Friday the 13th came on a Thursday this month... at least for Broilleach, our 2-year old Scottish Highland bull. He's still a wee lad compared to some of the newer, more hybridized beef animals you'd see on other farms, but it was definitely Time For Him To Go.
We were clear about our plan from the very beginning: any female cattle born on our farm would become breeding stock, to be kept or sold as needed, but male offspring would be raised for beef. As confirmed meat-eaters, we chose to raise our own meat animals. (I have considered vegetarianism in the past, but strong allergies to soy and other non-meat proteins led me to an omnivorous option.) We committed ourselves to animal-rearing practices that would ensure optimal health and well-being for all of us. As Joel Salatin advocates, we would create an environment where pigs could indulge in their full "pigness," cows could revel in their full "cowness," and chickens could...um...be all chickeny and stuff.
Broilleach, whose name means "Beef Brisket" in Scottish Gaelic, was the first calf born on our land to Iona, our Cattlefold matriarch. We charted out a plan for one initial two-acre field and three additional fields to be developed the following year for rotational grazing purposes. Thanks to a one-year delay in field development, those fields weren't ready when we needed them. The forages in that central pasture could not keep pace with the needs of one cow, two heifers, and one hungry, growing bull calf. Broilleach started seeking low spots along the fence line and busting the spring-wire gate to find better food. The female cattle never initiated any similar behavior, but if he busted through, they were happy to follow once they were sure of the gap.
"You'll never be able to do in your first one..." So said Iona's previous owner when he sold us our bred heifer. We smiled back at him and said that, if the first calf born on our farm was a male, we most certainly would, because we did not have the money to keep such large animals as pets. Broilleach's name (pronounced BROYL-yock) was chosen as a reminder to ourselves. True to our promise, we raised the bull calf for the standard 18 months recommended for Highland beef cattle, then kept Broilleach just long enough to be reasonably sure that he'd bred both our heifers. After that, well, that grass-guzzling fence-breaker had to go.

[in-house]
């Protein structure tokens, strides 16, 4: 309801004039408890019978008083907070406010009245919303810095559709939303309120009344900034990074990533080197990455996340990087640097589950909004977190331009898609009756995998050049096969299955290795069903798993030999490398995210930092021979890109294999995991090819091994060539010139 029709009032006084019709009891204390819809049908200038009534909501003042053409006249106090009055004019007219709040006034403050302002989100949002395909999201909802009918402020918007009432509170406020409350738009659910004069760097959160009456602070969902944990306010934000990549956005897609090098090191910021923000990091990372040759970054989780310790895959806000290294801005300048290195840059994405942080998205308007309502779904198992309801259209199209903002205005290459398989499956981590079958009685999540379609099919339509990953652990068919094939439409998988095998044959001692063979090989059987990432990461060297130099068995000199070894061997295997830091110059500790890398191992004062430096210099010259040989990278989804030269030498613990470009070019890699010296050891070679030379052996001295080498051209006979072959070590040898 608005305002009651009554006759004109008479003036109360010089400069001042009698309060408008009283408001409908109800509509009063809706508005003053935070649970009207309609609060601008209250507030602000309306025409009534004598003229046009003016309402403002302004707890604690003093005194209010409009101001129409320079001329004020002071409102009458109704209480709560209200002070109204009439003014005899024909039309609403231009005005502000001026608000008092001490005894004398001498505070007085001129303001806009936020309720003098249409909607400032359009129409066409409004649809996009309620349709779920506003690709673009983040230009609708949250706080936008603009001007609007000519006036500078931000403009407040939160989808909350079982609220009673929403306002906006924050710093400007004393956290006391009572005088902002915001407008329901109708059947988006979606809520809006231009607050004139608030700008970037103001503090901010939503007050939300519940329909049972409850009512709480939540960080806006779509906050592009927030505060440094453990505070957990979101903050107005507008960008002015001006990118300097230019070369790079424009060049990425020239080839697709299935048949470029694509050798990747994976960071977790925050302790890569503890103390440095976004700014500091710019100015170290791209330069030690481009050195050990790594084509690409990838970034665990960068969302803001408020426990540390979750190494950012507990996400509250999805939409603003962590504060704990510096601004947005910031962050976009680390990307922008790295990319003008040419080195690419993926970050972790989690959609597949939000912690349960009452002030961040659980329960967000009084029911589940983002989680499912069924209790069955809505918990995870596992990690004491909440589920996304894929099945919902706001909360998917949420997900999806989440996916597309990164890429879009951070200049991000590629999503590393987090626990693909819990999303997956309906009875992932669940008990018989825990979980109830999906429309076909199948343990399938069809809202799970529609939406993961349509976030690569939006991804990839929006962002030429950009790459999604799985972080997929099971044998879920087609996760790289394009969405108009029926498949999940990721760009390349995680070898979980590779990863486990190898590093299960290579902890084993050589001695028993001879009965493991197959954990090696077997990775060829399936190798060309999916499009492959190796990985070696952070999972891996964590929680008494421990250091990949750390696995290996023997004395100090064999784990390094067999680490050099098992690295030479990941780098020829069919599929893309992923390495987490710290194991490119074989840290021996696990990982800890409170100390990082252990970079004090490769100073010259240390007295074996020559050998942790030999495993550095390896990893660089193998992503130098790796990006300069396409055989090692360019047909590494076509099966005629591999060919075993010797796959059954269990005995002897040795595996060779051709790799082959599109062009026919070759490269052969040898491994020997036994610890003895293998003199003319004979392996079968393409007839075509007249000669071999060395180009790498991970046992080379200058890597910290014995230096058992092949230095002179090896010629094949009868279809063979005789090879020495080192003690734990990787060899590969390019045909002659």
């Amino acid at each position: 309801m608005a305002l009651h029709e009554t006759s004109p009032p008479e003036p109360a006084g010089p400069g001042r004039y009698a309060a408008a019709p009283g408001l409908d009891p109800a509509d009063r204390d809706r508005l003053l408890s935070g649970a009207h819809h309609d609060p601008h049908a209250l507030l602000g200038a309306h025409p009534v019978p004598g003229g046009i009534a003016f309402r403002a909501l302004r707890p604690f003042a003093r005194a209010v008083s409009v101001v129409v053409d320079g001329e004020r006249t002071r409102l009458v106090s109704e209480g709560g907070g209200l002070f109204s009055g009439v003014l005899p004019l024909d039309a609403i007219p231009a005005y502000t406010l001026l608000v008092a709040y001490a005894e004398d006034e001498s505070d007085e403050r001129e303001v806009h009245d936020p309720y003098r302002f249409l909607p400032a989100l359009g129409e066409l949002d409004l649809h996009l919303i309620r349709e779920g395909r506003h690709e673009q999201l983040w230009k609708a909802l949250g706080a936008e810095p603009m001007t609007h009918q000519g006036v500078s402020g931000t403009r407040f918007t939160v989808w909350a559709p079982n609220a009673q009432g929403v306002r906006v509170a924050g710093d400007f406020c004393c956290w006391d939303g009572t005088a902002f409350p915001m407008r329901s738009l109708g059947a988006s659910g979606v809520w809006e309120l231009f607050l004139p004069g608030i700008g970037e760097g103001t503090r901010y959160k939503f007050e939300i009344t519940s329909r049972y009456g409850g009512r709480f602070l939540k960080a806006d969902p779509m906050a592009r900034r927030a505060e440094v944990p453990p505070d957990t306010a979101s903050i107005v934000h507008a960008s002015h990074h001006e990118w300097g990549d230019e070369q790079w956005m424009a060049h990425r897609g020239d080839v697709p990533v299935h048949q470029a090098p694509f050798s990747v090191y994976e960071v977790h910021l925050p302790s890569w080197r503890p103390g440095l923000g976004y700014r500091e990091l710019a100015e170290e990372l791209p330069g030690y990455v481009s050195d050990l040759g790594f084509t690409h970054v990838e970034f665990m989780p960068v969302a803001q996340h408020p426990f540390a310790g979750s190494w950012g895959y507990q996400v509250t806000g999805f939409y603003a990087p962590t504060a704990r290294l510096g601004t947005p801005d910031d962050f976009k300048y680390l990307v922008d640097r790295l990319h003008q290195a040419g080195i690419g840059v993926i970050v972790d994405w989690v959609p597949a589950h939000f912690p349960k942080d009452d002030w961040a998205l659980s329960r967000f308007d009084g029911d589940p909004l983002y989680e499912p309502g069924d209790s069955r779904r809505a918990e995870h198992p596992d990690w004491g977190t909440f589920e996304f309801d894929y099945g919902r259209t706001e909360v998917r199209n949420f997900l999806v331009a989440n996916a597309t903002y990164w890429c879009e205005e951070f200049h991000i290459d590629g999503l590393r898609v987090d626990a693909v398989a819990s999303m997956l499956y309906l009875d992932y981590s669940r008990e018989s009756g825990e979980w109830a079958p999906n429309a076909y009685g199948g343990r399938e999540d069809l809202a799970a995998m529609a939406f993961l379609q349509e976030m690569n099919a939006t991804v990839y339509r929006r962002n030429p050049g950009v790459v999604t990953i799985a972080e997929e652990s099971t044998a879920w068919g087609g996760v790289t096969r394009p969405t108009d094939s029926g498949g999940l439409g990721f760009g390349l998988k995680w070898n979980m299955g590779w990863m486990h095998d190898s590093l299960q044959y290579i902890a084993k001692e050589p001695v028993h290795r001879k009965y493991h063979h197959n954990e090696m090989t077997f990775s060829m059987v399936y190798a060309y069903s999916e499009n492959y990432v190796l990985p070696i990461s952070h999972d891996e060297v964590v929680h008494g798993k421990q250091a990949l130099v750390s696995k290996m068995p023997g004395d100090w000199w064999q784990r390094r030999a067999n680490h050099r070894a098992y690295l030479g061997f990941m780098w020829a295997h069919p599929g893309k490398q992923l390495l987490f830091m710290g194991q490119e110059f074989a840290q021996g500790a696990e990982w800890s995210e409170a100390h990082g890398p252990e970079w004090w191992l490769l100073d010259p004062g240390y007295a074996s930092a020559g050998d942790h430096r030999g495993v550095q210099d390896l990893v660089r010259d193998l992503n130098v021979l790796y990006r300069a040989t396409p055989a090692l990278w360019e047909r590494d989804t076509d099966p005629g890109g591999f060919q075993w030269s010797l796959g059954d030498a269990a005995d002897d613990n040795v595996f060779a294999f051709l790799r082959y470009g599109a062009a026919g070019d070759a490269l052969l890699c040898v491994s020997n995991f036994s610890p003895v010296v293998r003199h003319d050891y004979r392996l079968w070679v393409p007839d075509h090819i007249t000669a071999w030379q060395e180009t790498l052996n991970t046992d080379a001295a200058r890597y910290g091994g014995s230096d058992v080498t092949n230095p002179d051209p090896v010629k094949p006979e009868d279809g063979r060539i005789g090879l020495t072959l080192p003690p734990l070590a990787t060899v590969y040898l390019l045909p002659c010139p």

Mr Bisson and his boy came down to our farm yesterday morning with their trailor. We had Broilleach and the other cattle up on the front lawn, roped in with portable electric fencing. True to his nature, Broilleach made one last successful plunge through the fence, but it seemed to be mostly for show-- after a few defiant chomps on the rugosa rose bushes and a momentary tangle with the forsythia, we routed him back towards the lawn and he stepped daintily over the dropped-but-live fence wire. Thanks to two years of frequent handling including hand-fed treats and regular brushing, Broilleach stood a couple of feet from the open trailer and calmly allowed Mr. Bisson to drape, then tighten, a rope over his horns. After the end of the rope was secured inside the trailer, Mr. Bisson grabbed one horn, his son grabbed the other, and they led that great, hairy beast up and into the trailer. Now THAT'S grabbing the bull by the horns!!!
In a few days, we'll get a call from Bisson's butcher shop, then we'll drive up to pick up our boxes of pretty white packages. We'll also take home his horns--I have a rather indulgent, silly dream of having them made into something splendid like a pibgorn, a Welsh member of the bagpipe family--the only one I've ever successfully tried to play. (We wanted to save his hide and have it tanned, but the cost was sadly prohibitive.) We'll sell about half of the meat to cover our butchering costs and keep the rest for our own freezer and table. Our winter meals will be seasoned with the savoury knowledge that this animal lived a good and decent life, free from the stress of toxic management and the cruelty and disease of feedlots.
So, look out world-- our house is days away from being done and our horrible year is behind us. In September, we'll finally fence in those new fields. Next year, there'll be enough grass for cows and calves both. Goodness knows whether we'll get heifer calves or more baby bulls. For now, though, this is one farm with NO MORE BULL!